Sunday, January 17, 2016

#17~ Sensabaugh Egg House and Other Buildings

“A true friend is someone who thinks you are a good egg
even though he knows that you are slightly cracked.”
~Bernard Seltzer

Last week I shared with you the old white barn at Mr. Sensabaugh’s Egg Farm. This week I am sharing a picture of his old chicken house that dates back many, many years. It is amazing that it has not fallen into total disrepair. An artist friend of mine, Elizabeth Sauder, left a comment last week telling me that her mom, a now retired history teacher I have know since I moved here, told her that the law dictated that Mr. Sensabaugh  “candle” all of the eggs before he could sell them. He did this even though he could not see the results, and the eggs passed inspection. If any of you are curious to know what “ candling" is, under my pictures is an informative article from The University of Illinois. I had no clue what it was. It is amazing that Mr. Sensabaugh was able to do this. Possibly his wife helped him complete the process.

Be sure to check Tom, Backroads Traveler, and his Barn Collective to see lots of barns.

Chicken House

Small Barn


Eggs are candled to determine the condition of the air cell, yolk, and white. Candlingdetects bloody whites, blood spots, or meat spots, and enables observation of germ development. Candling is done in a darkened room with the egg held before a light. The light penetrates the egg and makes it possible to observe the inside of the egg. 

The candler should be set on a box or table at a convenient height (about 38 to 44 inches from the floor), so the light will not shine directly into the eyes of the operator. In candling, the egg is held in a slanting position with the large end against the hole in the candler. The egg is grasped by the small end and, while held between the thumb and tips of the first two fingers, is turned quickly to the right or left. This moves the contents of the egg and throws the yolk nearer the shell. Because of the color of their shells, brown eggs are more difficult to candle than white eggs. 

To do a reasonable job, an extensive knowledge of candling is not necessary, particularly if the eggs are all relatively fresh. One should be able to distinguish a fresh egg from a stale egg and detect such abnormalities as bloody whites, blood spots, meat spots, and cracked shells. In a fresh egg, the air space is plainly visible and moves freely. The white is thin and clear. In a stale egg, the air space is plainly visible and moves freely. The white is thin.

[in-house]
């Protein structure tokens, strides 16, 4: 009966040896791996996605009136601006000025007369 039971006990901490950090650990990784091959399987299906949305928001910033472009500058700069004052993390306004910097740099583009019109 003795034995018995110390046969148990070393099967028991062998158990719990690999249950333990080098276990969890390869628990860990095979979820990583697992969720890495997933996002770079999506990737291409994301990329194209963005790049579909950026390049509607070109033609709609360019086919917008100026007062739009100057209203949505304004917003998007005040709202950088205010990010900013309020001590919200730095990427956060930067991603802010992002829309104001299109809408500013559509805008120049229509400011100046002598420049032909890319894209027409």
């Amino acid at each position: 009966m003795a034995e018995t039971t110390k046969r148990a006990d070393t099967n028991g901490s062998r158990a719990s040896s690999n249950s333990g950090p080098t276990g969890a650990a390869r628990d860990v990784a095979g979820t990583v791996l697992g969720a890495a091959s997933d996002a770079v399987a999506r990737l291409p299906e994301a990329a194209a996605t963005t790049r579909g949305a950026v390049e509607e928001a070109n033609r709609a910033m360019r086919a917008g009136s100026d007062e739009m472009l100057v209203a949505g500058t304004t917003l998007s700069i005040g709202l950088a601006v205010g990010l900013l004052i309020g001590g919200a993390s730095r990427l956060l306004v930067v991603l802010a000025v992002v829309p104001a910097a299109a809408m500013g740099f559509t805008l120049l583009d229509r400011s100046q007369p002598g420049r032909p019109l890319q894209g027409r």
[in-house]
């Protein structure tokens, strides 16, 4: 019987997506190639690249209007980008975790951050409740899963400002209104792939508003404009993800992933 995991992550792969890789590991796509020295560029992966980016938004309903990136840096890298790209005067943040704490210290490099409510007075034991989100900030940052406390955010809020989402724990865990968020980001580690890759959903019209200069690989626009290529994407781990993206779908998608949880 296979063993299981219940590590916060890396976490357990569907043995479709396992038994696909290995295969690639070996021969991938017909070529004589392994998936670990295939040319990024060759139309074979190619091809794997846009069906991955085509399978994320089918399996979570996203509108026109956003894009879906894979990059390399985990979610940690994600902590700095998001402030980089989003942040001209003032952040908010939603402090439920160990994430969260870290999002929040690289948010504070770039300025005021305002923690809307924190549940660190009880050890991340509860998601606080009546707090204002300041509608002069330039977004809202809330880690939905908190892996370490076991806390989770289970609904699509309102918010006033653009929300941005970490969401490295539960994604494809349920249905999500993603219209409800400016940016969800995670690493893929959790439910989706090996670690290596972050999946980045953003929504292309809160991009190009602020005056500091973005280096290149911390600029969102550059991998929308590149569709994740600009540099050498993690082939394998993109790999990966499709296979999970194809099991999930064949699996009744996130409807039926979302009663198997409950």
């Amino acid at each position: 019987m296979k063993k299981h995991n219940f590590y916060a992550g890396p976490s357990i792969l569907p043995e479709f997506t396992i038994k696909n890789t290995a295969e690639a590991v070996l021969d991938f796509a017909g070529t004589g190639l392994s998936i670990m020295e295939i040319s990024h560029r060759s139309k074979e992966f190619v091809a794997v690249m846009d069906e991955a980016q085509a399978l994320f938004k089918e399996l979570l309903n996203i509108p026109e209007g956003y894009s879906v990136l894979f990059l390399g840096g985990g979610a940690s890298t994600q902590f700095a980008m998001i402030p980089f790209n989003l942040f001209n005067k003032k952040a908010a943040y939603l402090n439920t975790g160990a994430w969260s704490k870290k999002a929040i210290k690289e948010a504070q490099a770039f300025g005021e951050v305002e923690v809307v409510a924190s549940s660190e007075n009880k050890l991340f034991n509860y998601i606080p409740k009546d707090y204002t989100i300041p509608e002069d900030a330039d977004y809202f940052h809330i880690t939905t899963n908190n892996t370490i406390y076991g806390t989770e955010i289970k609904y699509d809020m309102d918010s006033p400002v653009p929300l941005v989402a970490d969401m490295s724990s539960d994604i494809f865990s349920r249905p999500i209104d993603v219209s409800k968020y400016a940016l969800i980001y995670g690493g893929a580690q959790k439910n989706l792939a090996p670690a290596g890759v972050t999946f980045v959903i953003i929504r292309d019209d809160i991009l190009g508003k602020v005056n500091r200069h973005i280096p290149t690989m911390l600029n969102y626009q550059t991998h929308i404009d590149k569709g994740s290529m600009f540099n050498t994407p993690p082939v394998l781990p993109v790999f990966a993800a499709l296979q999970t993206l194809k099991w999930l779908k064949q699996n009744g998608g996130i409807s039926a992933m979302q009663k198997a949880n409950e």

Most newly laid eggs are good quality. Eggs not over two or three days old, if held under good conditions, will meet the specifications for Grade A. The only eggs to be removed by candling are those with bloody whites, blood or meat spots, and cracked shells.


  1. Thanks Genie for sharing these antique style photos, nice affect. Please keep your Virginia barn posts coming!

  2. I like your photo of the chicken house. I built an "antique" egg candling light for the Ag Heritage Museum's display of chickens. Used weathered boards and some paint to make it look old, and installed a lightbulb in it. It really worked, and didn't look bad in the display.

  3. god must have layed an egg in paradise? or were it two - a male and a female chicken?

    Herzlich Pippa

  4. I know what candling is -- but wasn't this the man you said was blind? Amazing. That is an absolutely beautifu picture .

  5. Those pictures look like prints. That's a big old chicken coup for sure.

  6. i like your photos and the treatments you applied.

  7. The photo's look very nice this way.

  8. Hello Genise, great barns and images. The info on candling is new to me, thanks for sharing. Happy Monday, enjoy your new week!

  9. I think Mr. Sensabaugh had really good chickens plus was a fellow with luck on his side.

  10. I had heard of candling, and thought it involved light, but did not know all the details. Interesting to read.

  11. I like the antique look here. Very appropriate to the subject!